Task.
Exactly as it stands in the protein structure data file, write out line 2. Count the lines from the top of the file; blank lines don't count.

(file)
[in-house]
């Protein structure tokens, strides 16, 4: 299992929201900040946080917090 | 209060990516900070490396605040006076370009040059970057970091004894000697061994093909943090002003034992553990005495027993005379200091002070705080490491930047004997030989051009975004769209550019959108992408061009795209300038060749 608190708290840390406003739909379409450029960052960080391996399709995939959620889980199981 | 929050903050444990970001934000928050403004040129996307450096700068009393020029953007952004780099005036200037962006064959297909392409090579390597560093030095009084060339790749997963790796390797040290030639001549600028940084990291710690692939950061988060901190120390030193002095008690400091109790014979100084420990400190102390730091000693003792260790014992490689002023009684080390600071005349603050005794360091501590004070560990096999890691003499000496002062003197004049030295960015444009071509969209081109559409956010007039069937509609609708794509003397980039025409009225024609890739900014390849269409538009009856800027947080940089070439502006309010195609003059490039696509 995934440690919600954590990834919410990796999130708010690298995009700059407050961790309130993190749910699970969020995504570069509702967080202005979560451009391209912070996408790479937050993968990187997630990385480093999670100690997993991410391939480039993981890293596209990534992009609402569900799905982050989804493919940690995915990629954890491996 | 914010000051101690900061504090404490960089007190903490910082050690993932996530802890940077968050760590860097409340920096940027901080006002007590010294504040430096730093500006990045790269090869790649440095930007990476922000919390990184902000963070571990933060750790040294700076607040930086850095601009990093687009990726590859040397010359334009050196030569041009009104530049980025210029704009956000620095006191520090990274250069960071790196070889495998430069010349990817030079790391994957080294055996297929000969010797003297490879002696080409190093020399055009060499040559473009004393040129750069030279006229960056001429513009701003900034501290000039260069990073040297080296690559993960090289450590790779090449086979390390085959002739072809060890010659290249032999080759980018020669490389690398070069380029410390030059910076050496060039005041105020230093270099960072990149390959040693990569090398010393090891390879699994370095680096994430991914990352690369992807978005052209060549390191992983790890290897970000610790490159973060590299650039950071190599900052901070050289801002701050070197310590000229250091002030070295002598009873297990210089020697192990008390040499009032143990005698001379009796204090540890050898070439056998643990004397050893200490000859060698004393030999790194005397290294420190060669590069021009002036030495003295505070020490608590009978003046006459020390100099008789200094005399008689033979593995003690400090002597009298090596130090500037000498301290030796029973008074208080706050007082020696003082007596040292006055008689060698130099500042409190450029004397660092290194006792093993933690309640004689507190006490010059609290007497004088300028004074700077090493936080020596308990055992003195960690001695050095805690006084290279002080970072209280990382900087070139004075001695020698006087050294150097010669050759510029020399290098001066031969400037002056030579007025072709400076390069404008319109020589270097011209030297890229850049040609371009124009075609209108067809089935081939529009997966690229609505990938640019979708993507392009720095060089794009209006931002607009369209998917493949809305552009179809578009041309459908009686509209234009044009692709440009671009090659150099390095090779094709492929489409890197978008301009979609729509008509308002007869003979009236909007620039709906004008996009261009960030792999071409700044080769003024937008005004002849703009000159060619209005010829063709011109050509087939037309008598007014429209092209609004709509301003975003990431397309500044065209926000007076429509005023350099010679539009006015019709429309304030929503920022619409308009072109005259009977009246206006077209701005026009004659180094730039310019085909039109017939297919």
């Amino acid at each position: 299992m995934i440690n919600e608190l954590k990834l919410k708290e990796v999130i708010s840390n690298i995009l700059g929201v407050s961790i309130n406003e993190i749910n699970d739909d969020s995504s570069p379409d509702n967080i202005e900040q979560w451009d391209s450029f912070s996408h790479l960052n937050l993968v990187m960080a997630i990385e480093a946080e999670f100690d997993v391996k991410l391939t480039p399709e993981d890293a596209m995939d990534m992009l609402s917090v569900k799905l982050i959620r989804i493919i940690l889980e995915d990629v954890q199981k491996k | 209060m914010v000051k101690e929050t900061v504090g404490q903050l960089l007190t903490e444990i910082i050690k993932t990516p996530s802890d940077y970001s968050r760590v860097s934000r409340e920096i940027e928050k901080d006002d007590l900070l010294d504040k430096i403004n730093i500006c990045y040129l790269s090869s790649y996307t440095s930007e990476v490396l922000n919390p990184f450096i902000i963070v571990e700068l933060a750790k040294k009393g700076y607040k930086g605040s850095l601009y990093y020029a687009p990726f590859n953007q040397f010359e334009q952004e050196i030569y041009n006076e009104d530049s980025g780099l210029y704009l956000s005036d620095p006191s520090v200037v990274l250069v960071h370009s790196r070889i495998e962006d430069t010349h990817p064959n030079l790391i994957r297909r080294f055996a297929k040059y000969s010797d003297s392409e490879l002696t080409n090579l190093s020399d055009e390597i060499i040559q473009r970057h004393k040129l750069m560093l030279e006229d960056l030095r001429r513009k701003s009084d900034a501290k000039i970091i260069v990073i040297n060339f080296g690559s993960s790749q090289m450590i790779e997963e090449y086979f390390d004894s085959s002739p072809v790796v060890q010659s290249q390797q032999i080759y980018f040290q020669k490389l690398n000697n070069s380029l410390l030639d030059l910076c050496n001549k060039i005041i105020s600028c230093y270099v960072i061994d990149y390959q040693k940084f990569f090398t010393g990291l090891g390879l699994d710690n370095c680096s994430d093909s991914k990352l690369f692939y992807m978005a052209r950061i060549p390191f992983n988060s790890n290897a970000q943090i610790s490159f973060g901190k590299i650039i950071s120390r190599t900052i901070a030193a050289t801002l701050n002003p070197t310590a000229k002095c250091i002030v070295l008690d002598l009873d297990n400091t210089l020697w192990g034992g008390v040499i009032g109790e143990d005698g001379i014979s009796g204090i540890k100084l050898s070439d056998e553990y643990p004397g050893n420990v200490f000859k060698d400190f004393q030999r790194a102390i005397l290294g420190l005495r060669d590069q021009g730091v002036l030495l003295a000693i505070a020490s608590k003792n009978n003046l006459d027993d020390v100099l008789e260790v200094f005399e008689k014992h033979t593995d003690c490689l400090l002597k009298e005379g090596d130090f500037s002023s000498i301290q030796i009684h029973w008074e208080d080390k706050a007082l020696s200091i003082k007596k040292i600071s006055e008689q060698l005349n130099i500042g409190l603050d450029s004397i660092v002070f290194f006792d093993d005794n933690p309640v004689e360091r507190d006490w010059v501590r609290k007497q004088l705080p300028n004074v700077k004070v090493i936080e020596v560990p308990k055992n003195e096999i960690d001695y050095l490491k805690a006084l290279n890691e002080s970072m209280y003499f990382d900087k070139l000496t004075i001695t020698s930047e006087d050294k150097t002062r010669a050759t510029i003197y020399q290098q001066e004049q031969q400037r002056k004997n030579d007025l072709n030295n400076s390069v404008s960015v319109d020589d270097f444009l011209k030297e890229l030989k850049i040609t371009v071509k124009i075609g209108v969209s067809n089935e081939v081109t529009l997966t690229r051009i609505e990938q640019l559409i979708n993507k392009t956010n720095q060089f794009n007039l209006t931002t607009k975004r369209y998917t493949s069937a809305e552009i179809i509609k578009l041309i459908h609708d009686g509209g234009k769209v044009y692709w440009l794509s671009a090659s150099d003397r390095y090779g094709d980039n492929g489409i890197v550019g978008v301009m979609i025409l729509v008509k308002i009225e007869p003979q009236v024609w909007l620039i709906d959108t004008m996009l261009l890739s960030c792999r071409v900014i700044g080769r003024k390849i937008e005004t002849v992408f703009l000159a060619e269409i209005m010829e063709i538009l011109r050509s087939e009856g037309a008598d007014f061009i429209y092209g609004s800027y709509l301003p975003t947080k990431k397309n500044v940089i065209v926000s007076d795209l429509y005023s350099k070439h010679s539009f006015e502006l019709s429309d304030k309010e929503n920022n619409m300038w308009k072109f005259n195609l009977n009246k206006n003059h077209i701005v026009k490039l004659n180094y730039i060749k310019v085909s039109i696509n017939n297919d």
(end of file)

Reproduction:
């Protein structure tokens, strides 16, 4: 299992929201900040946080917090 | 209060990516900070490396605040006076370009040059970057970091004894000697061994093909943090002003034992553990005495027993005379200091002070705080490491930047004997030989051009975004769209550019959108992408061009795209300038060749 608190708290840390406003739909379409450029960052960080391996399709995939959620889980199981 | 929050903050444990970001934000928050403004040129996307450096700068009393020029953007952004780099005036200037962006064959297909392409090579390597560093030095009084060339790749997963790796390797040290030639001549600028940084990291710690692939950061988060901190120390030193002095008690400091109790014979100084420990400190102390730091000693003792260790014992490689002023009684080390600071005349603050005794360091501590004070560990096999890691003499000496002062003197004049030295960015444009071509969209081109559409956010007039069937509609609708794509003397980039025409009225024609890739900014390849269409538009009856800027947080940089070439502006309010195609003059490039696509 995934440690919600954590990834919410990796999130708010690298995009700059407050961790309130993190749910699970969020995504570069509702967080202005979560451009391209912070996408790479937050993968990187997630990385480093999670100690997993991410391939480039993981890293596209990534992009609402569900799905982050989804493919940690995915990629954890491996 | 914010000051101690900061504090404490960089007190903490910082050690993932996530802890940077968050760590860097409340920096940027901080006002007590010294504040430096730093500006990045790269090869790649440095930007990476922000919390990184902000963070571990933060750790040294700076607040930086850095601009990093687009990726590859040397010359334009050196030569041009009104530049980025210029704009956000620095006191520090990274250069960071790196070889495998430069010349990817030079790391994957080294055996297929000969010797003297490879002696080409190093020399055009060499040559473009004393040129750069030279006229960056001429513009701003900034501290000039260069990073040297080296690559993960090289450590790779090449086979390390085959002739072809060890010659290249032999080759980018020669490389690398070069380029410390030059910076050496060039005041105020230093270099960072990149390959040693990569090398010393090891390879699994370095680096994430991914990352690369992807978005052209060549390191992983790890290897970000610790490159973060590299650039950071190599900052901070050289801002701050070197310590000229250091002030070295002598009873297990210089020697192990008390040499009032143990005698001379009796204090540890050898070439056998643990004397050893200490000859060698004393030999790194005397290294420190060669590069021009002036030495003295505070020490608590009978003046006459020390100099008789200094005399008689033979593995003690400090002597009298090596130090500037000498301290030796029973008074208080706050007082020696003082007596040292006055008689060698130099500042409190450029004397660092290194006792093993933690309640004689507190006490010059609290007497004088300028004074700077090493936080020596308990055992003195960690001695050095805690006084290279002080970072209280990382900087070139004075001695020698006087050294150097010669050759510029020399290098001066031969400037002056030579007025072709400076390069404008319109020589270097011209030297890229850049040609371009124009075609209108067809089935081939529009997966690229609505990938640019979708993507392009720095060089794009209006931002607009369209998917493949809305552009179809578009041309459908009686509209234009044009692709440009671009090659150099390095090779094709492929489409890197978008301009979609729509008509308002007869003979009236909007620039709906004008996009261009960030792999071409700044080769003024937008005004002849703009000159060619209005010829063709011109050509087939037309008598007014429209092209609004709509301003975003990431397309500044065209926000007076429509005023350099010679539009006015019709429309304030929503920022619409308009072109005259009977009246206006077209701005026009004659180094730039310019085909039109017939297919």